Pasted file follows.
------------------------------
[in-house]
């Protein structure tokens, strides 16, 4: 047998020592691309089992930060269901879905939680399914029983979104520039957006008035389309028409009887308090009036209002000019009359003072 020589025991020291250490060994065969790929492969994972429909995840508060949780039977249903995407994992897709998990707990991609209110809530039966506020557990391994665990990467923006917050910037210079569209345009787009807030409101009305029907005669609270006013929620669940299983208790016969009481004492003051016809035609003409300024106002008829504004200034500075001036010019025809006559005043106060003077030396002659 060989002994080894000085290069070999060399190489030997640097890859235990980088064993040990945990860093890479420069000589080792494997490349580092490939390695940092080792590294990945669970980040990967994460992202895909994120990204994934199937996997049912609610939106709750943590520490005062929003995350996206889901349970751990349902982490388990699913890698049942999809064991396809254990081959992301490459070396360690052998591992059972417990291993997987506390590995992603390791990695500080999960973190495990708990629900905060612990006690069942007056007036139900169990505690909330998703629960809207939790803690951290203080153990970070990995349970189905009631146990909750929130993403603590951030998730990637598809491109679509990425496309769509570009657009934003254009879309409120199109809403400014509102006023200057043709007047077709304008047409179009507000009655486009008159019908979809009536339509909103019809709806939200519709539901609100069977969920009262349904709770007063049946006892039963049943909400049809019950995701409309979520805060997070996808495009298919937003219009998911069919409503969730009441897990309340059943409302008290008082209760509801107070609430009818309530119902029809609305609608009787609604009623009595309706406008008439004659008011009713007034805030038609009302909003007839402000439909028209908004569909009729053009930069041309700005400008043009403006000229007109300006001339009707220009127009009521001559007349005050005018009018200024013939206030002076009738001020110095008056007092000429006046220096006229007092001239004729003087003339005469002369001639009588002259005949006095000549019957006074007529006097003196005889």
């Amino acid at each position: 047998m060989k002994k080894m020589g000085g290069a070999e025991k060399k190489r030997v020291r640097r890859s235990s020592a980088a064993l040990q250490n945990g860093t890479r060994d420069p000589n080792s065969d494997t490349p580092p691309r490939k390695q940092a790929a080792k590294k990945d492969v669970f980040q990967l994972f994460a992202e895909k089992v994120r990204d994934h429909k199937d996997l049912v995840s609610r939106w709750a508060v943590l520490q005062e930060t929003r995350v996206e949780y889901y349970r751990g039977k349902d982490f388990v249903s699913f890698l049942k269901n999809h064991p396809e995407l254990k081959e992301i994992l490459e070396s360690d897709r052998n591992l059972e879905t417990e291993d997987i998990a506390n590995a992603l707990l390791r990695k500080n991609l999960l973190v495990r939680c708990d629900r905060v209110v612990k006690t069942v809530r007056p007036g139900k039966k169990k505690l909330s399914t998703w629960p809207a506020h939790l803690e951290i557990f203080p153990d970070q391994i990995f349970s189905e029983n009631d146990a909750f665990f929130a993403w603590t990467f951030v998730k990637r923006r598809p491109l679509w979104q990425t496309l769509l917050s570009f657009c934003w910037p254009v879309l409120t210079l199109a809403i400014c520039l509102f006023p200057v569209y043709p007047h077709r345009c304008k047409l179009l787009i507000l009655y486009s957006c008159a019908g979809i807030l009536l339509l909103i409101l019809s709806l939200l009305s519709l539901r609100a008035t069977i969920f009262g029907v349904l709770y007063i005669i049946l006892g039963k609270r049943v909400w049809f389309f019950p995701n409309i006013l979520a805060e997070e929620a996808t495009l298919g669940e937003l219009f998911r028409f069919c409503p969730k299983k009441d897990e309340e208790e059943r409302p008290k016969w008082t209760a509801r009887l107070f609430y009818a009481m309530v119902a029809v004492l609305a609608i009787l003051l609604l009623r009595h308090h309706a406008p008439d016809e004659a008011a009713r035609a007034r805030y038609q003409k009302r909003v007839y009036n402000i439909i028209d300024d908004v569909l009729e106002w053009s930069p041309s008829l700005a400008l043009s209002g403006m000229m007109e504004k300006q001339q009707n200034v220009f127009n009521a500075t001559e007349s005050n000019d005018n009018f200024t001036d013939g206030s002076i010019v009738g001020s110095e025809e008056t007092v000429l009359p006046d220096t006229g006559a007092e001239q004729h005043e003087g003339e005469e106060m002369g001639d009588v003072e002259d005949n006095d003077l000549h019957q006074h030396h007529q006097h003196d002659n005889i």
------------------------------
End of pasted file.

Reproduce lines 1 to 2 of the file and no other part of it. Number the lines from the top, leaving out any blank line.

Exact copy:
[in-house]
């Protein structure tokens, strides 16, 4: 047998020592691309089992930060269901879905939680399914029983979104520039957006008035389309028409009887308090009036209002000019009359003072 020589025991020291250490060994065969790929492969994972429909995840508060949780039977249903995407994992897709998990707990991609209110809530039966506020557990391994665990990467923006917050910037210079569209345009787009807030409101009305029907005669609270006013929620669940299983208790016969009481004492003051016809035609003409300024106002008829504004200034500075001036010019025809006559005043106060003077030396002659 060989002994080894000085290069070999060399190489030997640097890859235990980088064993040990945990860093890479420069000589080792494997490349580092490939390695940092080792590294990945669970980040990967994460992202895909994120990204994934199937996997049912609610939106709750943590520490005062929003995350996206889901349970751990349902982490388990699913890698049942999809064991396809254990081959992301490459070396360690052998591992059972417990291993997987506390590995992603390791990695500080999960973190495990708990629900905060612990006690069942007056007036139900169990505690909330998703629960809207939790803690951290203080153990970070990995349970189905009631146990909750929130993403603590951030998730990637598809491109679509990425496309769509570009657009934003254009879309409120199109809403400014509102006023200057043709007047077709304008047409179009507000009655486009008159019908979809009536339509909103019809709806939200519709539901609100069977969920009262349904709770007063049946006892039963049943909400049809019950995701409309979520805060997070996808495009298919937003219009998911069919409503969730009441897990309340059943409302008290008082209760509801107070609430009818309530119902029809609305609608009787609604009623009595309706406008008439004659008011009713007034805030038609009302909003007839402000439909028209908004569909009729053009930069041309700005400008043009403006000229007109300006001339009707220009127009009521001559007349005050005018009018200024013939206030002076009738001020110095008056007092000429006046220096006229007092001239004729003087003339005469002369001639009588002259005949006095000549019957006074007529006097003196005889």